The authors acknowledge support from the National Science Foundation of China under grant (No.60578052), and the National Basic Research Program of China (Grant No. 2006CB806000).
References and links
1. W. F. Krupke, “Ytterbium solid-state lasers—the first decade,” IEEE J. Sel. Top. Quantum Electron. 6(6), 1287–1296 (2000).
2. P. Lacovara, H. K. Choi, C. A. Wang, R. L. Aggarwal, and T. Y. Fan, “Room-temperature diode-pumped Yb: YAG laser,” Opt. Lett. 16(14), 1089–1091 (1991). [CrossRef]
3. C. Kränkel, D. Fagundes-Peters, S. T. Fredrich, J. Johannsen, M. Mond, G. Huber, M. Bernhagen, and R. Uecker, “Continuous wave laser operation of Yb3+:YVO4,” Appl. Phys. B 79(5), 543–546 (2004). [CrossRef]
4. A. A. Lagatsky, N. V. Kuleshov, and V. P. Mikhailov, “Diode-pumped CW lasing of Yb: KYW and Yb: KGW,” Opt. Commun. 165(1–3), 71–75 (1999). [CrossRef]
5. F. Brunner, T. Südmeyer, E. Innerhofer, F. Morier-Genoud, R. Paschotta, V. E. Kisel, V. G. Shcherbitsky, N. V. Kuleshov, J. Gao, K. Contag, A. Giesen, and U. Keller, “240-fs pulses with 22-W average power from a mode-locked thin-disk Yb:KY(WO(4))(2) laser,” Opt. Lett. 27(13), 1162–1164 (2002). [CrossRef]
6. F. Brunner, G. J. Spühler, J. A. Au, L. Krainer, F. Morier-Genoud, R. Paschotta, N. Lichtenstein, S. Weiss, C. Harder, A. A. Lagatsky, A. Abdolvand, N. V. Kuleshov, and U. Keller, “Diode-pumped femtosecond Yb:KGd(WO(4))(2) laser with 1.1-W average power,” Opt. Lett. 25(15), 1119–1121 (2000). [CrossRef]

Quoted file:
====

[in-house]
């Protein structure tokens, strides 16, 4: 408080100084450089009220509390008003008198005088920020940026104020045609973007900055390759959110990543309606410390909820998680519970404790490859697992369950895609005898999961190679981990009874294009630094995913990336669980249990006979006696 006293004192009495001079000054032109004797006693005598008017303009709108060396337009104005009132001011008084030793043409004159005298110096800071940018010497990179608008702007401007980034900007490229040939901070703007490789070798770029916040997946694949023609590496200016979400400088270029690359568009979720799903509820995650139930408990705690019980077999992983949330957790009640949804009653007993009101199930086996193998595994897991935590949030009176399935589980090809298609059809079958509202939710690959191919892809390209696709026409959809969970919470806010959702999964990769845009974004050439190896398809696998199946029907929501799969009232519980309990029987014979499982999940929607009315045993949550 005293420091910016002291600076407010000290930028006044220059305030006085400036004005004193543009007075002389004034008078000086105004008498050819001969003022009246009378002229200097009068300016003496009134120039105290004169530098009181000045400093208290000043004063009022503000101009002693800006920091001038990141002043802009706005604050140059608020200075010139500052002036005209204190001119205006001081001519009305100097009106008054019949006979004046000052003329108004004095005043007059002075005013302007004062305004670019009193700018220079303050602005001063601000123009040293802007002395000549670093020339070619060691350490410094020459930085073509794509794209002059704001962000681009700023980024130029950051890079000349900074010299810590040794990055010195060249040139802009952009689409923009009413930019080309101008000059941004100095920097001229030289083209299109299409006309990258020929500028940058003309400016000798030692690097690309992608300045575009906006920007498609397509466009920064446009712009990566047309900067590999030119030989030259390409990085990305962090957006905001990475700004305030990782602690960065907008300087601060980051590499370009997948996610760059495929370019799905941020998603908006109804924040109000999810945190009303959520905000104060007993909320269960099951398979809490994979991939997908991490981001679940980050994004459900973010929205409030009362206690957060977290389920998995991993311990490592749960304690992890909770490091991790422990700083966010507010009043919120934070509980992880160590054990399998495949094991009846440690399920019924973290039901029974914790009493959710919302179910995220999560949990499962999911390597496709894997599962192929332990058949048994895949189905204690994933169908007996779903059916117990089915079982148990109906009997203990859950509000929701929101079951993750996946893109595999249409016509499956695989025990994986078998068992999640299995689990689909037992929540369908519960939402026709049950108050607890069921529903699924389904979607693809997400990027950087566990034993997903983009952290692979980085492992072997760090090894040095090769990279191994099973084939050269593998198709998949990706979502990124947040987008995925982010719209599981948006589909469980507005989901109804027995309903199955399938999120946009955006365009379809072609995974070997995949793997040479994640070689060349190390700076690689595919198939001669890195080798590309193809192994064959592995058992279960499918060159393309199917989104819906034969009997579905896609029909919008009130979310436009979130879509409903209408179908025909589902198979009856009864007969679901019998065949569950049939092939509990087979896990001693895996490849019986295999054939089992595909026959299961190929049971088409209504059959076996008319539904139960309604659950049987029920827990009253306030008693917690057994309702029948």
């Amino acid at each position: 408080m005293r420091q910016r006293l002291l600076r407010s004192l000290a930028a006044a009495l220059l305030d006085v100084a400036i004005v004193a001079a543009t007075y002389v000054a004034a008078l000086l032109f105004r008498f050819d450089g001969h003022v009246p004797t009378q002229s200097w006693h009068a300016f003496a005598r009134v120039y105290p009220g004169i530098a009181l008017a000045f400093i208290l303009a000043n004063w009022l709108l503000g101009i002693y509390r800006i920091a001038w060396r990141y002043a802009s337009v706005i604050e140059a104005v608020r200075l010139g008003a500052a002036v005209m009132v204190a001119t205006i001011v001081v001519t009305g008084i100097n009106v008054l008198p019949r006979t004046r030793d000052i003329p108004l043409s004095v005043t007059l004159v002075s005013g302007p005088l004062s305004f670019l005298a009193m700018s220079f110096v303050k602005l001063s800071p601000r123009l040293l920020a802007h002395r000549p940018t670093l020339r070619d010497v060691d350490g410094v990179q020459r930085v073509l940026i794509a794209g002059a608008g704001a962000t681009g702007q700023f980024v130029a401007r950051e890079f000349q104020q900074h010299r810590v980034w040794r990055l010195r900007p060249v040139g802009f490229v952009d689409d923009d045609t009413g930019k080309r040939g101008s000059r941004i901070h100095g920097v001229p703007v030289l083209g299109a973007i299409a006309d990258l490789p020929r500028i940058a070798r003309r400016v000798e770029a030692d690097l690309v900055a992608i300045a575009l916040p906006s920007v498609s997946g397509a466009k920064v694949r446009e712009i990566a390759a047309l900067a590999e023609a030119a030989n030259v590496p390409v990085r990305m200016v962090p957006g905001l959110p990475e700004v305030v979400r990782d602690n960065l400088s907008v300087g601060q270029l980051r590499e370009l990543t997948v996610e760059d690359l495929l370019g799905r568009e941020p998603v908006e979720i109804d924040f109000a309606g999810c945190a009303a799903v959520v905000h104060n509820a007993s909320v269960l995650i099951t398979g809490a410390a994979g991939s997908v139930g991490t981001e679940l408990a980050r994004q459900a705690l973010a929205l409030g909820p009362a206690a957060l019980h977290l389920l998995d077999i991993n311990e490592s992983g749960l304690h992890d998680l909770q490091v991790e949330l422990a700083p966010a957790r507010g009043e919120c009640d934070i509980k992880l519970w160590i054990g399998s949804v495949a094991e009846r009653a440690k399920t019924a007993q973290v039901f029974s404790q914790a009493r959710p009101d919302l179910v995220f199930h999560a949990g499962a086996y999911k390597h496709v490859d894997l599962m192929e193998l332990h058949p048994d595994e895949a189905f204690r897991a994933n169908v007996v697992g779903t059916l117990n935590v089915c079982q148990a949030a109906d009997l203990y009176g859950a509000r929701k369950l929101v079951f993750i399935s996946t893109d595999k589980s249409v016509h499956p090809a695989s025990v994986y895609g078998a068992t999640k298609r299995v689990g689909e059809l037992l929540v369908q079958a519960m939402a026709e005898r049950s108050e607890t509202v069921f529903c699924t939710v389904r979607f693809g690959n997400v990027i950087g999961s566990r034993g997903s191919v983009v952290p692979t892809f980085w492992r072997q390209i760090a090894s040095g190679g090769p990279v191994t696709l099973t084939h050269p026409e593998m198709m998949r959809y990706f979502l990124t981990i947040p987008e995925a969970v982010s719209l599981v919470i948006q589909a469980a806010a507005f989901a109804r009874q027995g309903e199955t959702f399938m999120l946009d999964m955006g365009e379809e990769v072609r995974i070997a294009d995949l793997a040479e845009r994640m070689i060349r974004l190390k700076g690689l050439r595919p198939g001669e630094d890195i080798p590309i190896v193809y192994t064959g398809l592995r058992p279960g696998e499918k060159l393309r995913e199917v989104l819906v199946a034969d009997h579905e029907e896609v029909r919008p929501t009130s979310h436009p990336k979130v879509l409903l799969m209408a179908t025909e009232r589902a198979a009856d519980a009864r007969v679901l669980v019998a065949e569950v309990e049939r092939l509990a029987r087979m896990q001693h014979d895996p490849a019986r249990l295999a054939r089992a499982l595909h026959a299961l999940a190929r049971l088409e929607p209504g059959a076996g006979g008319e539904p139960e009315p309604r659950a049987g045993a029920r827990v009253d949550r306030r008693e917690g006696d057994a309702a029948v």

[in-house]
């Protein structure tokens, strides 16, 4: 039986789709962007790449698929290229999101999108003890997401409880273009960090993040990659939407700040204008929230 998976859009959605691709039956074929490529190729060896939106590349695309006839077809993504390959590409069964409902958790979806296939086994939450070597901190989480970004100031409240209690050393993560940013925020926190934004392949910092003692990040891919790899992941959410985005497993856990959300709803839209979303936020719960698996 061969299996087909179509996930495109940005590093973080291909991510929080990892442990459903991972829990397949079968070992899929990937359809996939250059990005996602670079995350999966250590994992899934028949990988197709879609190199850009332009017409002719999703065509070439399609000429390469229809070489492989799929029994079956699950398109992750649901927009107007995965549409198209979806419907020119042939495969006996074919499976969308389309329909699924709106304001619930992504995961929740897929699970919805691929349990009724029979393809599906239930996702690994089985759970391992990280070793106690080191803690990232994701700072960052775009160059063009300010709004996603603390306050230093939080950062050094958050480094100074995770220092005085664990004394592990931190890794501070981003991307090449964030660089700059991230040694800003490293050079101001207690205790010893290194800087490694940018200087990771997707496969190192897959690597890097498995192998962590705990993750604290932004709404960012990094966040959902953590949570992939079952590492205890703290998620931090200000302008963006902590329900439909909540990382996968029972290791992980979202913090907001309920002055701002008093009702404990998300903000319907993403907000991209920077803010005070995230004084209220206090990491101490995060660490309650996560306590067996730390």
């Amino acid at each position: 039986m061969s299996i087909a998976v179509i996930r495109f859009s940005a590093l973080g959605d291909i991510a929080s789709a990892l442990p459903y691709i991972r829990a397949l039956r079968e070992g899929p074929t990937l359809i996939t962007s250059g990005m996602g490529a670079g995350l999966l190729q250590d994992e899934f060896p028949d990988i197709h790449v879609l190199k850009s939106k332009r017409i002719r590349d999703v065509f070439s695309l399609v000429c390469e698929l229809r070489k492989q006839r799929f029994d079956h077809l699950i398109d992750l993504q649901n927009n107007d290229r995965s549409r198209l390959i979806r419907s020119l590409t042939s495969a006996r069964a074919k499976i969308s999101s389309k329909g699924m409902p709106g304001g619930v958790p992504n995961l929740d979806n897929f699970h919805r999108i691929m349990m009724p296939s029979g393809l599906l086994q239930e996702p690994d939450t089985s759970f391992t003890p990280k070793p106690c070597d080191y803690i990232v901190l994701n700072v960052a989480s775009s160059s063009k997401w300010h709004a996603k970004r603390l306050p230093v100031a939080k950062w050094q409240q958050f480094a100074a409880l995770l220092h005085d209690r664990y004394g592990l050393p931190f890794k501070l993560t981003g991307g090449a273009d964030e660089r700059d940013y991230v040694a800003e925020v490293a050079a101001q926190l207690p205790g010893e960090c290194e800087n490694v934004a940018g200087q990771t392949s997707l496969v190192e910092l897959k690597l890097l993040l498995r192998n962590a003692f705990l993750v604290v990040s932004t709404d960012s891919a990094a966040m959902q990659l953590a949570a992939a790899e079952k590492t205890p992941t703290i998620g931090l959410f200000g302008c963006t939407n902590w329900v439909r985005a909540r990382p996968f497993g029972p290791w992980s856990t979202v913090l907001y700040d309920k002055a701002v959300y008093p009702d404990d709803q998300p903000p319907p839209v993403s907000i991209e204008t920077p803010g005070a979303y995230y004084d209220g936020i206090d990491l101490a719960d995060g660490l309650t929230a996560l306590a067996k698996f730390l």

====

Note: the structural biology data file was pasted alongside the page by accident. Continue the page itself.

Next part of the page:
7. S. Chénais, F. Balembois, F. Druon, P. Georges, R. Gaumé, B. Viana, G. Aka, and D. Vivien, “Multiwatt and broadly tunable laser action from diode-pumping of two silicate ytterbium-doped crystals: Yb:Y2SiO5 and Yb:SrY4(SiO4)3O,” in Conf. Lasers Electro-Optics Europe, Tech. Dig., Conf. Ed., 2003, CA2-5.
8. J. Du, X. Liang, Y. Xu, R. Li, Z. Xu, C. Yan, G. Zhao, L. Su, and J. Xu, “Tunable and efficient diode-pumped Yb3+: GYSO laser,” Opt. Express 14(8), 3333–3338 (2006). [CrossRef]
9. D. S. Sumida, T. Y. Fan, and R. Hutcheson, ““Spectroscopy and diode-pumped laser Yb3+-doped Lu3Al5O12 (LuAG),”OSA Proc. Adv,” Solid-State Lasers 24, 348–350 (1995).
10. A. Brenier, Y. Guyot, H. Canibano, G. Boulon, A. Rodenas, D. Jaque, A. Eganyan, and A. G. Petrosyan, “Growth, spectroscopic, and laser properties of Yb3+-doped Lu3Al5O12 garnet crystal,” J. Opt. Soc. Am. B 23(4), 676–683 (2006). [CrossRef]
11. Kh. S. Bagdasarov, G. A. Bogomolova, D. N. Vilegzhanin, A. A. Kaminskii, A. M. Kevorkov, A. G. Petrosyan, and A. M. Prokhorov, “Luminescence and stimulated emission of Yb3+ ions in aluminum garnets,” Dokl. Akad. Nauk SSSR 216, 1247–1249 (1974).
12. T. Kasamatsu, H. Sekita, and Y. Kuwano, “Temperature Dependence and Optimization of 970-nm Diode-Pumped Yb:YAG and Yb:LuAG Lasers,” Appl. Opt. 38(24), 5149–5153 (1999). [CrossRef]
13. J. Dong, K. Ueda, and A. A. Kaminskii, “Efficient passively Q-switched Yb:LuAG microchip laser,” Opt. Lett. 32(22), 3266–3268 (2007). [CrossRef]
14. X. He, G. Zhao, X. Xu, X. Zeng, and J. Xu, “Comparison of spectroscopic properties of Yb:YAP and Yb:YAG crystals,” Chin. Opt. Lett. 5, 295–297 (2007).
15. D. “Laura, Deloach,, Stephen A. Payne, L. L. Chase, Larry K. Smith, Wayne L. Kway, and William F. krupke, “Evaluation of Absorption and Emission Properties of Yb3+ Doped Crystals for Laser Applications,” IEEE J. Quantum Electron. 29, 1179–1191 (1993). [CrossRef]
16. C. Honninger, R. Paschotta, F. Morier-Genoud, M. Moser, and U. Keller, “Q-switching stability limits of continuous-wave passive mode locking,” J. Opt. Soc. Am. B 16(1), 46–56 (1999). [CrossRef]